It’s not a perfect play. Throughout, Hermes’ Paul says “He says” or “She said” punctuating others’ speeches – it’s distracting, it throws the out of the moment and forcefully underlines both the character’s isolation and echoes “preacher speak” in a way that feels condescending. Similarly, the first hints of schism, the initial confrontation between Paul and Joshua, feels like it’s stacking the deck, it gives an ugly undercurrent of bullying: the older, wiser man mocking what the younger, brasher man doesn’t know and then shunning him, it’s too obvious and too broad given how much nuance is in the rest of the play.

What gets those weaker moments over is the uniform incredibly high standard of acting and Acacia Duncan’s perfect direction. In a little less than 90 minutes, Duncan sculpts with what silence she has, every pause and every bit of negative space is used beautifully – there’s so much material and so much poetry in the writing, she wisely resists the temptation to rush, the tempo is assured and rich. Dave Wallingford’s production manager and sound design work is perfect, drawing a contrast between the mic’ed up work of the sermons and the quieter, private moments, and his projects mirror the decay of the church in a beautiful, subtle way. Carrie Cox’s lighting is also fantastic, giving another look at the character’s internal landscapes and simultaneously grounding the audience in shifts of setting while using the same, sparse set.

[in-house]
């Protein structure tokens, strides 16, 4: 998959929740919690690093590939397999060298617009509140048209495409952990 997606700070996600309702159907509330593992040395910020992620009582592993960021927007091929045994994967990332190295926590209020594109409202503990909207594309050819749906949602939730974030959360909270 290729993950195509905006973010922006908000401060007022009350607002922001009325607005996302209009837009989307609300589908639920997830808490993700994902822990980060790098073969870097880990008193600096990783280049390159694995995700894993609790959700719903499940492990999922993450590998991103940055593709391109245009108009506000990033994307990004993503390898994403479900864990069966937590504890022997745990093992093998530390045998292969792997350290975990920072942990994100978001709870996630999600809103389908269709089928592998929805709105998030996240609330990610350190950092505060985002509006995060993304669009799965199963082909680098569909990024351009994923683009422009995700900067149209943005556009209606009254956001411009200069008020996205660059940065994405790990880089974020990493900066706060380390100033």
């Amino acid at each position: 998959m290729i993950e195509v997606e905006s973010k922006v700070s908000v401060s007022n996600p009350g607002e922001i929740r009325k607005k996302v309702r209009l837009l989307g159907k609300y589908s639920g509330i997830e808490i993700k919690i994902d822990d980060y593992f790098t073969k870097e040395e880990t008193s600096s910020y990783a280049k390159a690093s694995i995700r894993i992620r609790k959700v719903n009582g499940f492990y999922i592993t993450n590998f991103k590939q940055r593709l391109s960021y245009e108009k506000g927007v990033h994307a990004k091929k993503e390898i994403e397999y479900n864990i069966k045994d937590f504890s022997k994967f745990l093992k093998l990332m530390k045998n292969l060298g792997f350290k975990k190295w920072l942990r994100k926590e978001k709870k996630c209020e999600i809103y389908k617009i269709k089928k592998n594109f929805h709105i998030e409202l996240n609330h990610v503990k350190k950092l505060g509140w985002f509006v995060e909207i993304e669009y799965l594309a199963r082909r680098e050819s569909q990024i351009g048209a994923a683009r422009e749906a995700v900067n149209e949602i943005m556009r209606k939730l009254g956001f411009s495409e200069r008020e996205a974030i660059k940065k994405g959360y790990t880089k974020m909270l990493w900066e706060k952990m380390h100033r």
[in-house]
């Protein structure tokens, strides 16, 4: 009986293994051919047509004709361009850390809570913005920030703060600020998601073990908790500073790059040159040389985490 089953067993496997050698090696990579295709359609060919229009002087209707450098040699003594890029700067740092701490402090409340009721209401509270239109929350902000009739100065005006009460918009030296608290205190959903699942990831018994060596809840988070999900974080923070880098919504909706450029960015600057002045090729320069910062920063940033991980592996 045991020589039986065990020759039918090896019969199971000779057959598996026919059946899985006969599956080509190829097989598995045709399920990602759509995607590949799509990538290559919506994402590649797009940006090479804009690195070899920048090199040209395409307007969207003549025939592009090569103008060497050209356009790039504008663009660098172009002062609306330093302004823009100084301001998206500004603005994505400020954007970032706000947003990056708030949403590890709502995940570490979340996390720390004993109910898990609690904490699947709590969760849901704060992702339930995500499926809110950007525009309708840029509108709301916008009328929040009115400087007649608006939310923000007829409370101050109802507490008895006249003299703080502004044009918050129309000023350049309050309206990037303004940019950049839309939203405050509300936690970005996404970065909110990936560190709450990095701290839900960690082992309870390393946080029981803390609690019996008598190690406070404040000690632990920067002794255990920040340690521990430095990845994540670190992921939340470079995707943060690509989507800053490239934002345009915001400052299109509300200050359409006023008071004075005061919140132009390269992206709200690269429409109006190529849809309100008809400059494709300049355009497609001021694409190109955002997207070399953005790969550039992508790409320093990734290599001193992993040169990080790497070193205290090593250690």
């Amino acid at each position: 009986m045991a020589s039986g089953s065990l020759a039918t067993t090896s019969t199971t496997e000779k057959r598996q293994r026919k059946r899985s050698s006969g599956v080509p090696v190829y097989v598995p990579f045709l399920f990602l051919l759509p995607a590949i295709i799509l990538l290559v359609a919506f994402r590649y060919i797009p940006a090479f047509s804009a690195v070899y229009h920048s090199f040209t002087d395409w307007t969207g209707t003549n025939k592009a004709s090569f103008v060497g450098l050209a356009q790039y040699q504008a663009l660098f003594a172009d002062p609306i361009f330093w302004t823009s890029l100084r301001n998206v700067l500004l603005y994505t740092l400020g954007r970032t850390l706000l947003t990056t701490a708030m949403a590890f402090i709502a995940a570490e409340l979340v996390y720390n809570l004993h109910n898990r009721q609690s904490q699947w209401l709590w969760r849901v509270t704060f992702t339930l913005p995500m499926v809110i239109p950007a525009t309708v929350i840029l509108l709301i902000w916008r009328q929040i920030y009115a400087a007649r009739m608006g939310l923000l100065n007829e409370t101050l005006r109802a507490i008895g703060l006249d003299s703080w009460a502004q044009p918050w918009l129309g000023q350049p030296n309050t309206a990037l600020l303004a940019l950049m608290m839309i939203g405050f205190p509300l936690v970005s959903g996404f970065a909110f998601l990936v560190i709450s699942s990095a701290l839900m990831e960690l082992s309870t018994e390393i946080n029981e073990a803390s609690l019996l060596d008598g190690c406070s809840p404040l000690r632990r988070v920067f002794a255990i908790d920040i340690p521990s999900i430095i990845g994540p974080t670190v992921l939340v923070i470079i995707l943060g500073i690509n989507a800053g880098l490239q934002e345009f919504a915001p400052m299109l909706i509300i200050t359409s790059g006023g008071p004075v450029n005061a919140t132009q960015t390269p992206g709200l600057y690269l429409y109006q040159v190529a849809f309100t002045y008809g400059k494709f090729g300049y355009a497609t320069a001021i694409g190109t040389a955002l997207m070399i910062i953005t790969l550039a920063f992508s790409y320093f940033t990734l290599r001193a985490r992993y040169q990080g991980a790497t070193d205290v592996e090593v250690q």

The Christians is the kind of play that keeps me going to see theatre and I’d encourage anyone with an interest in theatre or the shifting tides of faith in the contemporary United States to see it.

The Christians runs through June 6 in the Studio One Theater of the Riffe Center. For tickets and more information visit AVLTheatre.com/shows/christians.